AM Brian Cunningham hosts the Women of Distinction: Spring Flowers. Editorial credit: PP/I.Q. Inc
By Linda Nwoke, CAW Exclusive
On March 22, Brian Cunningham, a public servant with over fifteen years of political experience, won the special election for Assembly District 43 in Central Brooklyn. A stiff feat against a group of progressive reformers aiming for the same seat.
Mr. Cunningham served as the director of operations for the National Institute of Criminal Justice Reform and is presently serving a term through the end of the year. However, he is running for reelection against other contestants for another two years.
Ahead of the election later in the month, we spoke with Assemblymember Brian Cunningham on his mission and views about pertinent issues in the community he represents and beyond.
Listen to an interview with Assemblymember Brian Cunningham below:
The State Legislator
Cunningham projects a leader convinced that there is an urgent need for action. He says, “Dr. Martin Luther King had a phrase talking about the fierce urgency of the moment. One of those moments is now when you think about the recent shootings in Buffalo, Texas, and Philadelphia this past weekend. There is a sense that we must act quickly as legislators and people who care about communities. ”
He can also be described as a “community servant.” He has almost two decades of service in a job he got into by chance. He revealed that the desire to discover who made decisions on public policy in schools led him to politics. “I remember when I first got involved in politics, I did not incline to want to do politics. I worked at a high school and wanted to find out who made decisions on public policy for schools. Found out it was state lawmakers 160 miles away in Albany.”
Thus, his journey started from an internship to become a special assistant to a politician. He was then deputy chief of staff and city council chief of staff before leading into his present position as a state legislator—all the while serving the people. “I was trying to figure out how to solve problems, then realized that policymakers had the capacity. Not only to affect one block, school, community but to reflect a state, became this journey and this hunger to want to do this.”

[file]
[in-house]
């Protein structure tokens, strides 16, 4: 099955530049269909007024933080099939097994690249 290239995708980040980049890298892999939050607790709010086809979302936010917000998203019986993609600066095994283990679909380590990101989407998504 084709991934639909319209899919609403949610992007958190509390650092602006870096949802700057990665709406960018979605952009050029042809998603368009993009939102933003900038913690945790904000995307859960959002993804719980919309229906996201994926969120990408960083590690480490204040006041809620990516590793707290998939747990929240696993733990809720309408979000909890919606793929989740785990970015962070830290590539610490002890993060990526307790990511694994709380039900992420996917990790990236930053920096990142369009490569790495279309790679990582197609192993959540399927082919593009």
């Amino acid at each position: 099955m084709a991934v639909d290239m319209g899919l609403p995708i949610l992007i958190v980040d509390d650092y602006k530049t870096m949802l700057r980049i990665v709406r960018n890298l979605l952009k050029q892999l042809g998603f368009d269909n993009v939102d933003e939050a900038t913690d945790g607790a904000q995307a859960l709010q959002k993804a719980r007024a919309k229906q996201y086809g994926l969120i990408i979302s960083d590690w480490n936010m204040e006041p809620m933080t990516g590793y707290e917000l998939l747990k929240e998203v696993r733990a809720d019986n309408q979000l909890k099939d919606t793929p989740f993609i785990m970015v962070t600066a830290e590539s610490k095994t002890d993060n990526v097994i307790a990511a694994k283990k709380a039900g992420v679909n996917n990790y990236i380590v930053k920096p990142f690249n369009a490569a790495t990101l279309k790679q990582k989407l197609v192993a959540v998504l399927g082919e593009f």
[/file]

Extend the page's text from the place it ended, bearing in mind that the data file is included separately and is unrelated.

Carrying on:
Addressing the Concerns of Immigrant Communities in District 43
While there are several concerns within the immigrant communities, Cunningham says he intends to focus on promoting policies to improve three significant areas of priority:
•Housing challenges for renters and homeowners: “Housing is a huge thing in our community. We’ve seen rents increase by over 90% in the last few years. So, it’s becoming more expensive to live in that community. Property taxes are going up whether you’re a renter or a homeowner.”
•He also intends to support economic development through capital accessibility, “In a heavily dense Caribbean and black American community, we have a lot of people who are entrepreneurs. But they don’t have access to capital to start their businesses. I think unleashing that capital to help them kick start that innovation is essential.”
•A third priority is addressing the public health crisis by supporting the building of top-notch health facilities within the communities.” Over the last two years, Covid-19 ravaged our communities. But now, we are focusing on getting people to a strong health baseline. Health care facilities like Downstate and Kings County will be 21st-century hospitals to help address some of these issues, both in wellness and care.”
Caribbean and Immigrants’ Heritage Month
Cunningham also acknowledged the importance of June as a month for celebrating the role of immigrants and their heritage, especially Caribbean-Americans who celebrate their heritage. Reflecting on how far he has come as a descendant of Jamaican immigrants, he recognizes the importance of commemorating while also planning for a more significant impact. “As a first-generation American, my mom got here with $56 in the 1970s. It wasn’t a lot of money then and now. And today, her son is a state legislator representing one of the largest Caribbean communities in the state of New York.”